Roadblocks removed by Catholic Charities Fort Worth donors
Last fall, a woman participating in a long-term program with Catholic Charities Fort Worth hit a major roadblock. She was working nights, attending school during the day, and was just months away from an associate degree in nursing — an education level that would dramatically improve her financial situation. Then she and her entire family caught COVID-19, which resulted in being unable to pay a $365 utility bill.
That’s when Johanna Brewington, CCFW manager of major gifts, called Gene Lamis, a St. Andrew parishioner and volunteer with CCFW’s Game Changers program. Lamis contacted someone on his team of 20 on-demand donors, and the utility bill was paid.
“That amount literally was a game changer to keep her in school and help the family get back on track,” Brewington said. “It was a situational need that our program didn’t have the resources for, so we reached out to a Game Changer who said, ‘Yes, I can do that.’”
In 2022, Game Changers donated more than $59,200 to 46 clients. Of that amount, about $53,200 came from Lamis’ donor team.
Brewington said Game Changers is for clients already enrolled in one of CCFW’s long-term programs and who are working with a case manager on budgeting, stable employment, and goal setting to move out of poverty, permanently.
“Game Changers provides specific emergency financial assistance to help [clients] remove a barrier and stay on track to financial self-sufficiency,” she said.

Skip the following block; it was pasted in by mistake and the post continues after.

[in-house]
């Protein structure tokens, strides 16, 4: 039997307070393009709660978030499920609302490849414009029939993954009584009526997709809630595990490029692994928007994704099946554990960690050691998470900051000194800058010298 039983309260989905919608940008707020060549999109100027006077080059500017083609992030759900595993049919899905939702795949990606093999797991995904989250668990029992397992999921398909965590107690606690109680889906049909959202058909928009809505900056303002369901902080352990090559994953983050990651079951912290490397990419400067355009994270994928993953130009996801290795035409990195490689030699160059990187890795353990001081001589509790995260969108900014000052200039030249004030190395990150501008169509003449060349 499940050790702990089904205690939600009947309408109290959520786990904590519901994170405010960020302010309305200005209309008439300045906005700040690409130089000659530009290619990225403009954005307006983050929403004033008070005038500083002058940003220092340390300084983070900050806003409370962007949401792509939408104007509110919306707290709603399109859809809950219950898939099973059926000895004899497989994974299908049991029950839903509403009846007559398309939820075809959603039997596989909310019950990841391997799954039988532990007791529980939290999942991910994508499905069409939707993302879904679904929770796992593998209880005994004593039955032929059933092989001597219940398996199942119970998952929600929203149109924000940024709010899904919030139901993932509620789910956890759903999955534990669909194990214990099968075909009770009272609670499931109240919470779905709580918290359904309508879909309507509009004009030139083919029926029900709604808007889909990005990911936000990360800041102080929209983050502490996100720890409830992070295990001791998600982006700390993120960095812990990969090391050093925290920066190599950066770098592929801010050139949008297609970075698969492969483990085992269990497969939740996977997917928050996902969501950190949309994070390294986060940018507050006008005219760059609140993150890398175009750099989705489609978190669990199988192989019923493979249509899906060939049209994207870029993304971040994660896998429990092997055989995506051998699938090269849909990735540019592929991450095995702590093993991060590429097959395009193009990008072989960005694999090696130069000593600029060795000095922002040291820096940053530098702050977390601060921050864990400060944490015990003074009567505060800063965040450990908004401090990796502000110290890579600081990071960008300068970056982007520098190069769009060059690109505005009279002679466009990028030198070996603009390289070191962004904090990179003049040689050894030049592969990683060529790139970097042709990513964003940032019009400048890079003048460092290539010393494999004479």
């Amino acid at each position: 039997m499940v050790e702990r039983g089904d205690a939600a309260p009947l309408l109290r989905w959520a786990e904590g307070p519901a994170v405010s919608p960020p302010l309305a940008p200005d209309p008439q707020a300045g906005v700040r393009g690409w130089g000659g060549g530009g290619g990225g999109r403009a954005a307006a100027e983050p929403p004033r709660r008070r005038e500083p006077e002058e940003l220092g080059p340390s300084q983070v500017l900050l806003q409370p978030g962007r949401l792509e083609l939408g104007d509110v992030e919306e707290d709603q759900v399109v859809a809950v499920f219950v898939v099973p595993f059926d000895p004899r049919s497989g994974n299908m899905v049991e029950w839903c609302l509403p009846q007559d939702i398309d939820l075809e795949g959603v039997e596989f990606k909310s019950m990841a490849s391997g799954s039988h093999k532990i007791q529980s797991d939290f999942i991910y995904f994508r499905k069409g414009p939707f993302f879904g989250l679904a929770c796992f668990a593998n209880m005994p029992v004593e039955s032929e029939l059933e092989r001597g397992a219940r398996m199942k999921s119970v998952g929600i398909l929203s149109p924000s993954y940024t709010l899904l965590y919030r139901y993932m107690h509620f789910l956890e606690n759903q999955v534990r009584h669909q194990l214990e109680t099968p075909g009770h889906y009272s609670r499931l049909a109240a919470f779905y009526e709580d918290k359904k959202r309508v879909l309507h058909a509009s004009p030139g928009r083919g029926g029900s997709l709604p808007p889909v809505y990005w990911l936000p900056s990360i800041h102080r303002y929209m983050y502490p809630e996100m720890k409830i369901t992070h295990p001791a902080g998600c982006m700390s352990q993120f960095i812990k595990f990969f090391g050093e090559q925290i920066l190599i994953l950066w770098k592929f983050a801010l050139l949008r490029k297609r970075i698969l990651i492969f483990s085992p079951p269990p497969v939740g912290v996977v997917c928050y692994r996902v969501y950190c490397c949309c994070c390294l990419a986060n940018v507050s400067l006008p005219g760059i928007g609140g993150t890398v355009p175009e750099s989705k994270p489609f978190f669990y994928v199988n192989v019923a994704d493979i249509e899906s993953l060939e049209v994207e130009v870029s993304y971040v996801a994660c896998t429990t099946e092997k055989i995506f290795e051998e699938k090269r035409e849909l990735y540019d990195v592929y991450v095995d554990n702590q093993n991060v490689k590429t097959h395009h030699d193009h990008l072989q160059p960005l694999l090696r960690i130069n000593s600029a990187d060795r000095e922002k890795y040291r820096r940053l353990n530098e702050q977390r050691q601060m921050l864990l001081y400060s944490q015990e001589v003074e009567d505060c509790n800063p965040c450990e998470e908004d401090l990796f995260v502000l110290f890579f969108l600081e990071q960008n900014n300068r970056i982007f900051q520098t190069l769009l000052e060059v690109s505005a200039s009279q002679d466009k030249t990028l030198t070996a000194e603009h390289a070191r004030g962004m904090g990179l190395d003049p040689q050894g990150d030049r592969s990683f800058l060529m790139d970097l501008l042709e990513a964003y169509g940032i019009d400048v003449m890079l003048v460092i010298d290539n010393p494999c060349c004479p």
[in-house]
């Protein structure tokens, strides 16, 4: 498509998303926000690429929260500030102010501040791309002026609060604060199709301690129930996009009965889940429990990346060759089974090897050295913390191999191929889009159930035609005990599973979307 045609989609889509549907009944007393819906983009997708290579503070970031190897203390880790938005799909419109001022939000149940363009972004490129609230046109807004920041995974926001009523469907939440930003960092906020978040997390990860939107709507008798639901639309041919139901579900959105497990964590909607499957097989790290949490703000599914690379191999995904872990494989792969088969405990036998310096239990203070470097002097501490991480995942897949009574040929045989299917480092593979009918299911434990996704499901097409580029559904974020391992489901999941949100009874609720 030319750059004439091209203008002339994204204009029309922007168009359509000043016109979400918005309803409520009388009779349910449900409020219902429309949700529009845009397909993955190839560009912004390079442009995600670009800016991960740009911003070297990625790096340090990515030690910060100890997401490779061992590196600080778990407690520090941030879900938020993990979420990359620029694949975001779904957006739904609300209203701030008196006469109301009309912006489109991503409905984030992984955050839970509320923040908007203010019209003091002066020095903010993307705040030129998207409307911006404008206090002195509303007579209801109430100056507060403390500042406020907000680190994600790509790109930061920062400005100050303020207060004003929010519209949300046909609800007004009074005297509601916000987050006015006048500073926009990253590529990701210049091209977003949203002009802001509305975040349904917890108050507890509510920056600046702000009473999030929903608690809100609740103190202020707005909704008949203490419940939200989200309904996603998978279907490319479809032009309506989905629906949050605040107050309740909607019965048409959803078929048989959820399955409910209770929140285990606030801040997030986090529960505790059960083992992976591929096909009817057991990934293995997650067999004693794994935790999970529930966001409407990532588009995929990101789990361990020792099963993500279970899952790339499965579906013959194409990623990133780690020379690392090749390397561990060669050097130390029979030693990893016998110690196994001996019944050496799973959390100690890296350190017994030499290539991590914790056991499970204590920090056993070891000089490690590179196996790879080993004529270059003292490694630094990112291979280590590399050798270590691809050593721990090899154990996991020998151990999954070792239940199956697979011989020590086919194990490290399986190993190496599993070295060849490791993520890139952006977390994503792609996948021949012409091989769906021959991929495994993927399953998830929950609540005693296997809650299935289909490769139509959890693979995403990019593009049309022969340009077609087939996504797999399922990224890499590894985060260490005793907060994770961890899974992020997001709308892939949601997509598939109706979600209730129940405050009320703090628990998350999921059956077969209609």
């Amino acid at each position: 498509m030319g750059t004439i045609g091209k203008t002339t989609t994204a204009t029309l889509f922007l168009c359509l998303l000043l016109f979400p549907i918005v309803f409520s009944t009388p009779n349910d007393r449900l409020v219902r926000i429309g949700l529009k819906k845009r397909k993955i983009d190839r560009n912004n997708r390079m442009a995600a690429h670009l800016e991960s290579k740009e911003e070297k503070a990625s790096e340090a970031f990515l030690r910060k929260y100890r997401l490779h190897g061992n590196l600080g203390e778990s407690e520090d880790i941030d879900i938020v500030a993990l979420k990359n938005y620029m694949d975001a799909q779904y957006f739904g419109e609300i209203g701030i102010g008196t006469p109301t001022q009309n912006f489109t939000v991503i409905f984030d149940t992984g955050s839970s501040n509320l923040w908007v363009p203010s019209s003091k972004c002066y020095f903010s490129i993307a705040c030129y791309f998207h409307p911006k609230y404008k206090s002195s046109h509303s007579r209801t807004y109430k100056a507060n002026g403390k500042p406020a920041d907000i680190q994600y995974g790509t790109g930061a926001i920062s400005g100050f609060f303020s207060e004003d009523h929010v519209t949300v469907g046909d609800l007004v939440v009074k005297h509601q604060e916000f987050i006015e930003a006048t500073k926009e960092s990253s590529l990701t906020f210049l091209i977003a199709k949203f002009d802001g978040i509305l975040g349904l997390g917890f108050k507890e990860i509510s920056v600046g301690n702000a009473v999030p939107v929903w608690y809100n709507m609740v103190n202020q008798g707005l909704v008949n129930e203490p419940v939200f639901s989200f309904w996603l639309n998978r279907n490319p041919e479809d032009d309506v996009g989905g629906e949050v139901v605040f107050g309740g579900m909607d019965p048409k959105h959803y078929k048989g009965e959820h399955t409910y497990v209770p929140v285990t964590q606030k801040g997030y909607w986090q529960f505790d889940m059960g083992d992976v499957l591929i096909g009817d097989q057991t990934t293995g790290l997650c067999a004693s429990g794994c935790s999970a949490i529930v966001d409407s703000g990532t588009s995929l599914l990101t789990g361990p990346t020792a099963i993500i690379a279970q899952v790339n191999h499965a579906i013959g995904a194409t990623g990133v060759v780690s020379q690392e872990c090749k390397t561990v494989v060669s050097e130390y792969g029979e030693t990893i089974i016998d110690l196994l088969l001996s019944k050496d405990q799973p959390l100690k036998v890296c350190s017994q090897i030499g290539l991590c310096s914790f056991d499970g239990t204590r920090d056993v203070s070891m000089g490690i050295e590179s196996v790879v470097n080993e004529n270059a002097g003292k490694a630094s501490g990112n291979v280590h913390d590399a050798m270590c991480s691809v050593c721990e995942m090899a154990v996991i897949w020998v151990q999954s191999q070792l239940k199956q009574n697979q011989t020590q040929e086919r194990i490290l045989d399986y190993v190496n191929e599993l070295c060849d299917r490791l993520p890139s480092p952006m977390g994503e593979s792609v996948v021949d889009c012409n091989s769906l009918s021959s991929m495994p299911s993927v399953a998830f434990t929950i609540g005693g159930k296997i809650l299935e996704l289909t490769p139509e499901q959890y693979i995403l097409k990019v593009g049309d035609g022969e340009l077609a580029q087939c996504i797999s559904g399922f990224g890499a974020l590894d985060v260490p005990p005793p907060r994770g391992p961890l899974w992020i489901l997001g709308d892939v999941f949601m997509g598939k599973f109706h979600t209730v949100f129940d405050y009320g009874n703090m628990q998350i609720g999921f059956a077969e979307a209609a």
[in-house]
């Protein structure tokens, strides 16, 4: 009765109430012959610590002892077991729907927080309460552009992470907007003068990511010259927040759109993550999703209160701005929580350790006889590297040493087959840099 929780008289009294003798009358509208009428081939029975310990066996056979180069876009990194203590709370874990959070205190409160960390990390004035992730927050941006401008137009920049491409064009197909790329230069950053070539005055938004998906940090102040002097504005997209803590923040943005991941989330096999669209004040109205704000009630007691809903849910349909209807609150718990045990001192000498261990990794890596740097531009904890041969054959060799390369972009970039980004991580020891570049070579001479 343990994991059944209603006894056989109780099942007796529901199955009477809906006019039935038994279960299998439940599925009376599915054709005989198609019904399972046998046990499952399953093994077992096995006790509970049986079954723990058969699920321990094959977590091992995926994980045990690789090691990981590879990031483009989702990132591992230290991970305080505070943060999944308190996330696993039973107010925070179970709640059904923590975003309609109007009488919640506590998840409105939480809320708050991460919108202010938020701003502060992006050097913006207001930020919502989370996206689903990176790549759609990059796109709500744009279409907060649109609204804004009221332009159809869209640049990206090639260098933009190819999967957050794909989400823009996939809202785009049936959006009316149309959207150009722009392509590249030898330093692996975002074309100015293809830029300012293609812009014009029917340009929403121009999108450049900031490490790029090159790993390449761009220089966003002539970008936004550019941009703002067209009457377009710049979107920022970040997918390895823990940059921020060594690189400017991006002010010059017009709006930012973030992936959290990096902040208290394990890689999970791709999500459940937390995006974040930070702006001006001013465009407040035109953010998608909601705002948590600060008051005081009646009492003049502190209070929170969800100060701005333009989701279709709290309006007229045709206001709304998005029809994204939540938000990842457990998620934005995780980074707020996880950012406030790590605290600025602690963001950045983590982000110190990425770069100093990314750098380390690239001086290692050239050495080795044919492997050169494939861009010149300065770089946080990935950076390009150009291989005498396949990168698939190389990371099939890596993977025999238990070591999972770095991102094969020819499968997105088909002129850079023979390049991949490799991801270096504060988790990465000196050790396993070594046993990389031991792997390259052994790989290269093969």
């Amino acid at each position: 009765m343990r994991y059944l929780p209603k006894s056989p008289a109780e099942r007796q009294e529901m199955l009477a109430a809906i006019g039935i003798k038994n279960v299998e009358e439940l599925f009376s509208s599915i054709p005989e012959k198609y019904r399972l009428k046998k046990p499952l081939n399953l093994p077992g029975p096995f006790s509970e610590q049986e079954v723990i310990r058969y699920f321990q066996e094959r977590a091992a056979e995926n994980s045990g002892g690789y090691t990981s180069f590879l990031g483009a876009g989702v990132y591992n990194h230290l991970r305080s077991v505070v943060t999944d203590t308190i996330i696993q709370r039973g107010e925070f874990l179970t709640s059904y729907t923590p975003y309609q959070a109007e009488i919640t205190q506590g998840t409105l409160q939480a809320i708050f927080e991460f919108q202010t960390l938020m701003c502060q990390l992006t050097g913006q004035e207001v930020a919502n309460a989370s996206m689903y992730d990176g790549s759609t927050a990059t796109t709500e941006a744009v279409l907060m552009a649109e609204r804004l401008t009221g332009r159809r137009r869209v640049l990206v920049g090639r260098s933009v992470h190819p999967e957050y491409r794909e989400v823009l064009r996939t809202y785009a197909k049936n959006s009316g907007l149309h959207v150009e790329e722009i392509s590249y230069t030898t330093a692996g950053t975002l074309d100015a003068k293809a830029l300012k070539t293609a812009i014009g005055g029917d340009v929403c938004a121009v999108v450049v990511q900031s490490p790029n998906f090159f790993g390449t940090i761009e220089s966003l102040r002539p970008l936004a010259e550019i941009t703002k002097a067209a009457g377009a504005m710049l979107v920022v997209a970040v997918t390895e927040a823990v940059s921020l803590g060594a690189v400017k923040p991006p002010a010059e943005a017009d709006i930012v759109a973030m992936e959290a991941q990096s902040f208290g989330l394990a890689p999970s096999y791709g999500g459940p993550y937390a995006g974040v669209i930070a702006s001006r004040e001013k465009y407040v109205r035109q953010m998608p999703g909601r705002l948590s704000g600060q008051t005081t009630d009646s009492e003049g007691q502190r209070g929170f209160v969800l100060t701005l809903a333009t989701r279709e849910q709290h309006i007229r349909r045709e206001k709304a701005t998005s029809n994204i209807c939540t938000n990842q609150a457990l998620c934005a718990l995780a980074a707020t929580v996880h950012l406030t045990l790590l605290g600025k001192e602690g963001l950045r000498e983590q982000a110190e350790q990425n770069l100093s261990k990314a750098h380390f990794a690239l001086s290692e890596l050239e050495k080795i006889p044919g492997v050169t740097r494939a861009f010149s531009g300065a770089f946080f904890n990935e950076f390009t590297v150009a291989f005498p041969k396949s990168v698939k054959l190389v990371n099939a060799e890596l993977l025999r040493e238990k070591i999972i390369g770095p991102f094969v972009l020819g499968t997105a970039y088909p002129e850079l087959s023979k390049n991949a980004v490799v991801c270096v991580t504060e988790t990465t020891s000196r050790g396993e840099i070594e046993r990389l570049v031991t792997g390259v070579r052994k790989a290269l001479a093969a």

The program has paid for items such as beds for a client’s children who were sleeping on the floor, tires so a community college student could get to school and work, a wheelchair, a washer and dryer, refrigerator, and even a used car. Clients also received $10 gas cards when high gasoline prices made it costly to drive to in-person meetings with case managers.
Brewington said these basic needs create stress and are barriers to financial stability for clients already working hard to make ends meet.
“Something that I could easily do financially is a complete roadblock for someone else,” Lamis stressed.
He said that after praying for “direction and clarity” on how he could serve God, an idea came — to build a team of committed donors willing to help with client emergencies. So, when a client encounters an unexpected financial barrier, CCFW doesn’t have to search for funds.
Lamis told the donors, “I’ll call you only once in 2022 and I’d like you to say, ‘yes’ to $1,000-$2,000 to help a Catholic Charities client.”
Each month, Brewington presents several scenarios of unplanned needs to Lamis, who then asks two donors to share the cost of those needs.
He has never heard no from a donor.
“Everyone understands what Catholic Charities is doing and wants to be a part of helping,” Lamis said. “Their generosity is remarkable.”